Midori and my excuse for going to Phu Quoc was that it was "on the way" to Rach Gia. Rach Gia is a small fishing city that serves as the base of Habitat's operations in Kien Giang province, which in turn is a fairly poor, very rural southern province in the Mekong Delta. By "on the way" we meant one could fly to Phu Quoc, sit on the beach for two days, and then take a boat from Phu Quoc to Rach Gia. Unsurprisingly, the boatride was an adventure.
To start it off, our hosts in Rach Gia had pulled some strings to get us on this boat, and the logistics of those strings meant we would take one company's boat, but the tickets would be waiting for us at a different company's office. I was pretty sure even from the onset this arrangement would end in failure. The company with the tickets - whose office is located, as far as I could gather from my attempts to find it at the dock, in St. Louis - even sent someone over to give the tickets to us. Some punk-ass other westerners ended up with the tickets instead.
Props go to Midori, who made an ally early on with a woman in one of the booking offices. She ultimately found us one ticket, which I thought should pose a problem, since two of us wanted to get the hell off the island, but with some handwaving and, on my part, standing around looking incompetent in a way only an American in S.E. Asia can successfully pull off, we got on board. I was glad to contribute something to the cause.
Midori got a seat in the passenger cabin, but when I tried to sit next to her, I was directed instead to a hatch in the ceiling that led, by way of the cockpit, to a covered area on top of the passenger cabin that was the manufacturers had probably not intended for passenger transport. It was small and crowded when I arrived - I got the only remaining seat on a bench - but just before setting sail another 12 or 15 people popped up through the hatch. It was sort of like the State Room scene in Night at the Opera, but with a monsoon rainstorm that started halfway through the 3-hour trip.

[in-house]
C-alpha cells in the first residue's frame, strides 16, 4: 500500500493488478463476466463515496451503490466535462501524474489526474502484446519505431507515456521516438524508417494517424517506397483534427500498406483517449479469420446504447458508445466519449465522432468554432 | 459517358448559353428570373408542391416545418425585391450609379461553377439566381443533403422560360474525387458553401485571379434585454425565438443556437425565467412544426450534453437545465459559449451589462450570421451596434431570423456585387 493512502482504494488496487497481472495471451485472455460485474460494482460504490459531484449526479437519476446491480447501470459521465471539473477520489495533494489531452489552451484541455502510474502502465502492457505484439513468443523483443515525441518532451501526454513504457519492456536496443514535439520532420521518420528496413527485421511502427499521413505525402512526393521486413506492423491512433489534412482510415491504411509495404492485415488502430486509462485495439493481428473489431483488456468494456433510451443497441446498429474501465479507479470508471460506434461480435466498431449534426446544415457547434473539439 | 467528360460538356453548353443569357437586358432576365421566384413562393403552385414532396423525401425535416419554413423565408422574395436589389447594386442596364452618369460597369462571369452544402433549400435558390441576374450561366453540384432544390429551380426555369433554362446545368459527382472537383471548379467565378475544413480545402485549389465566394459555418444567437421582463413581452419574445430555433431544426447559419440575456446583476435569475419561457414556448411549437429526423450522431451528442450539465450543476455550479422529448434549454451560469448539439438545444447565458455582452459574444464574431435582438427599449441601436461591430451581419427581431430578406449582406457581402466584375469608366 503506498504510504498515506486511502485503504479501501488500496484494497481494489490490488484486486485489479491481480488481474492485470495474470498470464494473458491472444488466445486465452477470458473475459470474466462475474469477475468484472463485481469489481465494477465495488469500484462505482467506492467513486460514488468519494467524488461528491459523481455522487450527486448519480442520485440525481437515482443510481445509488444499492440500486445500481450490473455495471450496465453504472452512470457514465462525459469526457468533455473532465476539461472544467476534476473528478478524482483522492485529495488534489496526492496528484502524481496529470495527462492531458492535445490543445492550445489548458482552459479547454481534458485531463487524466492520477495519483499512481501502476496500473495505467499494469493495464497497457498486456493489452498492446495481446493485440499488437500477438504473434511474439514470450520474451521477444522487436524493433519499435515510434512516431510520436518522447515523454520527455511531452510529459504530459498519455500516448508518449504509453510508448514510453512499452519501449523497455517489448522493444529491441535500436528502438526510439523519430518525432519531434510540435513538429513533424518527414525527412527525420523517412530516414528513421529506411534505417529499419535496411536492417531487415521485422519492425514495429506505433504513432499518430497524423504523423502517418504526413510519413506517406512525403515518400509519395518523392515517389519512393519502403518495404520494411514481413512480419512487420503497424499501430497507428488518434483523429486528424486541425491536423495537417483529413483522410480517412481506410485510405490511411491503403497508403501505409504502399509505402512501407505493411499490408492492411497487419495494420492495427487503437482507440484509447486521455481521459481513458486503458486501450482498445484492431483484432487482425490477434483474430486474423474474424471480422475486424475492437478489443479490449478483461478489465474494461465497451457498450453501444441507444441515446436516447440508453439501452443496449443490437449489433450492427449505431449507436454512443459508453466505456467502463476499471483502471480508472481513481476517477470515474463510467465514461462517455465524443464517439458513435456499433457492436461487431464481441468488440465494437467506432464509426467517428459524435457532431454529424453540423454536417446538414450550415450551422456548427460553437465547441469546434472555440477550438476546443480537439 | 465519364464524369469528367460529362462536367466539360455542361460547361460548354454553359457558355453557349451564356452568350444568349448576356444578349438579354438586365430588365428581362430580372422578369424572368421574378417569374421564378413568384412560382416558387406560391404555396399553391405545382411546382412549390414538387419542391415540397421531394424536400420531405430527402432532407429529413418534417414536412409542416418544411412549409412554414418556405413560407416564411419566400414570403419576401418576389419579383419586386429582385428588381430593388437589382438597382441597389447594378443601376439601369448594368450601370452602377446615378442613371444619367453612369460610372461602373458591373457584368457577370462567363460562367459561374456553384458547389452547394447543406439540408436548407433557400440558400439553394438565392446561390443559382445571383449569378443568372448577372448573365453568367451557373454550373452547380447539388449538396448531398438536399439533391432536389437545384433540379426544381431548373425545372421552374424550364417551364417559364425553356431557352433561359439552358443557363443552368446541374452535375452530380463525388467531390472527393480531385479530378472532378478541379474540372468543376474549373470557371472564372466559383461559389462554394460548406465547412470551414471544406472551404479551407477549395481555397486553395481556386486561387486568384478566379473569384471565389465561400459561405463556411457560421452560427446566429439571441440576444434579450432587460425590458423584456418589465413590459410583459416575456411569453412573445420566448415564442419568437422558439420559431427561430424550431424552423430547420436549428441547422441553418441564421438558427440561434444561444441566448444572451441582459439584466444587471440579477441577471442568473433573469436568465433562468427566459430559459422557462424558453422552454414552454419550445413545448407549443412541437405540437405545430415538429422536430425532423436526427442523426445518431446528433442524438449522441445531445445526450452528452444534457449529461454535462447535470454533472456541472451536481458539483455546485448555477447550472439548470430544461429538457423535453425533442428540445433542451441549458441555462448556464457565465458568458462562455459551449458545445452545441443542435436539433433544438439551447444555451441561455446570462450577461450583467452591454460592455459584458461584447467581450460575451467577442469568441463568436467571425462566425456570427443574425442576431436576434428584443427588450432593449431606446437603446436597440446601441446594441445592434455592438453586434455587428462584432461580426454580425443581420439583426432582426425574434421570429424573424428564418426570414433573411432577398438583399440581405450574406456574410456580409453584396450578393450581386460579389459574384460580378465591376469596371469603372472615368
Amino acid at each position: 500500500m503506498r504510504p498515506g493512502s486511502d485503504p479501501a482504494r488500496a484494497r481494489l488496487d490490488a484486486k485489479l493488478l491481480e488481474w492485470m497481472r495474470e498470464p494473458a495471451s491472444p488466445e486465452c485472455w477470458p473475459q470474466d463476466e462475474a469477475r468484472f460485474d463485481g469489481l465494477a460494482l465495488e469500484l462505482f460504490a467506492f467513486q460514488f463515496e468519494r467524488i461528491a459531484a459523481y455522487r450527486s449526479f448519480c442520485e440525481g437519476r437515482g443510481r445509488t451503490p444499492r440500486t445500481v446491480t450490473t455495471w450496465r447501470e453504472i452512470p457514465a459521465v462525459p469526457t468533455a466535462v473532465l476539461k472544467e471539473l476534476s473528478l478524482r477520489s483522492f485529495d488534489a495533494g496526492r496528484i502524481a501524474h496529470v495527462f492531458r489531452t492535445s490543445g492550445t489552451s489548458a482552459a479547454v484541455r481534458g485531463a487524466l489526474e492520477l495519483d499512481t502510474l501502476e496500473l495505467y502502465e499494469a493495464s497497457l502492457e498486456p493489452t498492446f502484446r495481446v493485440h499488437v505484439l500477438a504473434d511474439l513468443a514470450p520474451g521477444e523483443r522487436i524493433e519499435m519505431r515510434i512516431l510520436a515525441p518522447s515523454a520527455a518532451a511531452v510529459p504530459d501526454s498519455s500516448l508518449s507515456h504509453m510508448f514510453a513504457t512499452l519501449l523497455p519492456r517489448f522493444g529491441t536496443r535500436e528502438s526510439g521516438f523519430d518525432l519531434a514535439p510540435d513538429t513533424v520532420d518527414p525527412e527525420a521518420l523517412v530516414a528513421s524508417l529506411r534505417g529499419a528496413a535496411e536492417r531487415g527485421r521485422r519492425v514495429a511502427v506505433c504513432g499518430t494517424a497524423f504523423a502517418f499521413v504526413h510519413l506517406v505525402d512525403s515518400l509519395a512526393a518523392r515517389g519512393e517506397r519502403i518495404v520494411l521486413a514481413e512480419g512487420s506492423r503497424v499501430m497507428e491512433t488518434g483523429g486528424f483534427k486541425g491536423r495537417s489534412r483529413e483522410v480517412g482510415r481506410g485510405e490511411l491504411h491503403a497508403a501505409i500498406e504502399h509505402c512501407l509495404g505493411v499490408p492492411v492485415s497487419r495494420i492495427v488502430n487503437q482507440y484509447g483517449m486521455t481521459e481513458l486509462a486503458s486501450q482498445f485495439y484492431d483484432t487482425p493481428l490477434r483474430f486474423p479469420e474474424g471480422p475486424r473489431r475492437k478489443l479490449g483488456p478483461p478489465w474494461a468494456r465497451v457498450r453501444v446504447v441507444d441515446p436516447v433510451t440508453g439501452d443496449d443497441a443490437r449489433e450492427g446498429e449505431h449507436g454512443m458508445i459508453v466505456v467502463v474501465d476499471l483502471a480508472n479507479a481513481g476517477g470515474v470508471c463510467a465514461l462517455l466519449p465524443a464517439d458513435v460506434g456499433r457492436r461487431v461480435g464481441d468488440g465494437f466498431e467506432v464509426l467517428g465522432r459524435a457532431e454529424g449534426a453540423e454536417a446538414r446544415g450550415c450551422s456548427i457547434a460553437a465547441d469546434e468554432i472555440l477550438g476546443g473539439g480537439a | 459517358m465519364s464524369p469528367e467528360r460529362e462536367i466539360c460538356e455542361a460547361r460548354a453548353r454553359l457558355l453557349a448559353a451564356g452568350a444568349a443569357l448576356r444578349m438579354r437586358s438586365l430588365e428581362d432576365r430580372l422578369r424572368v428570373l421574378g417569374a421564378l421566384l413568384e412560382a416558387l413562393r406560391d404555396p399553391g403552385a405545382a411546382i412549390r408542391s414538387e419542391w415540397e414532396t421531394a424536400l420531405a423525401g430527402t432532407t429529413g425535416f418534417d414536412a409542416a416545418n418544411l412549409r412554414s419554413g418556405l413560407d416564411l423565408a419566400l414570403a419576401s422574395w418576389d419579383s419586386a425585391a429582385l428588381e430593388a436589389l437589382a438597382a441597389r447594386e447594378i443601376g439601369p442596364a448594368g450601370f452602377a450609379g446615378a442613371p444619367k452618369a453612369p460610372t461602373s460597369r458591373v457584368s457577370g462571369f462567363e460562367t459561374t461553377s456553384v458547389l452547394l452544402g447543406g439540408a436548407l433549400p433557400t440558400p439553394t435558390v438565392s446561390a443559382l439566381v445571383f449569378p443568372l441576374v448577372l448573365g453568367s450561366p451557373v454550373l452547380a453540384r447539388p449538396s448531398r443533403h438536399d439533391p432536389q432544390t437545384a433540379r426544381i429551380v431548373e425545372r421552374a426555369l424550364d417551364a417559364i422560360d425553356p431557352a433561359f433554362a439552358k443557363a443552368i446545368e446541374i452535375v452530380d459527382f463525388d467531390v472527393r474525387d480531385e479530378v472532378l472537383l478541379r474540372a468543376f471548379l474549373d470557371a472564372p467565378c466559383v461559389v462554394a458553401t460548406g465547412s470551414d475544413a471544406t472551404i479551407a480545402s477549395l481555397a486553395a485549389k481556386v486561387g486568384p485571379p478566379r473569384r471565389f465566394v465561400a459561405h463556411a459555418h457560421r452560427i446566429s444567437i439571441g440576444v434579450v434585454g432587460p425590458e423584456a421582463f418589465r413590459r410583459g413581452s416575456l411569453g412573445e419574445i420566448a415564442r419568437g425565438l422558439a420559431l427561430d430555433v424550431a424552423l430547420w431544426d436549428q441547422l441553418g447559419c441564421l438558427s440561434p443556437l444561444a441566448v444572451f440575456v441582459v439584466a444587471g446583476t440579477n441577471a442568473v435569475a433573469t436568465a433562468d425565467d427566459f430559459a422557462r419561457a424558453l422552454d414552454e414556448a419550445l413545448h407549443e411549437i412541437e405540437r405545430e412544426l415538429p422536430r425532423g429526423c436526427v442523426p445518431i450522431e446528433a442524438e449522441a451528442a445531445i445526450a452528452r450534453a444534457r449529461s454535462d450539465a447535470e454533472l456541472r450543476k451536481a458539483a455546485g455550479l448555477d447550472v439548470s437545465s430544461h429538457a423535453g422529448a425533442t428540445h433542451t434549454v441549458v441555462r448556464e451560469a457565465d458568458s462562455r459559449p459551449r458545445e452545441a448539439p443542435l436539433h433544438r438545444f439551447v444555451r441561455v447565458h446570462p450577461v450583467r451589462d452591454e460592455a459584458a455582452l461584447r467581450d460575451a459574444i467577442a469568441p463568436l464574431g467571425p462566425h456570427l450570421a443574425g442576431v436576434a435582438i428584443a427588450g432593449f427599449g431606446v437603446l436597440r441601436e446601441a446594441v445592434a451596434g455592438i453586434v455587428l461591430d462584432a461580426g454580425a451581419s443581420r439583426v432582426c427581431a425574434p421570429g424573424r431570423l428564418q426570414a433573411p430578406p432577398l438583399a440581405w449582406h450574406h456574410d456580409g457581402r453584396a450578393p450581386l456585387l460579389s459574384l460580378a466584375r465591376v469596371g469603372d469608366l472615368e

The storm did mean that I got to meet my neighbors (all of us on the windward side), as we all tried to shelter from the driving rain. This is how I met Tien:
an 11th-grader from Cao Lanh City. She and her mother, aunt, and brother graciously invited me to their house if I'm ever in Cao Lanh. And Tien did an admirable job translating their questions, including, "Do you have a lover?" (They all responded enthusiastically when I pulled out a photo of Blair.)
Righto. Some photos. The boat's crew at work during the storm:
This photo makes it look less crowded than it was, since everyone is crammed to the left of the camera frame, on the lee side, to avoid the rain:Rach Gia, as seen from the Habitat offices:
Citimart!All of the vacant land you see in these photos has (unlike vacant lots in most American cities) never been developed. It's all landfill, claimed from the Gulf of Thailand over the last twelve or so years. The center of Rach Gia looks like a normal city, but out here it's like a mall in a marsh. I particularly like how tall, skinny, and occasional the buildings are, an indication of the lots' size and the developers' dreams of density.
Starting posts on Kien Giang this weekend: the road to Ha Noi goes through the Mekong Delta.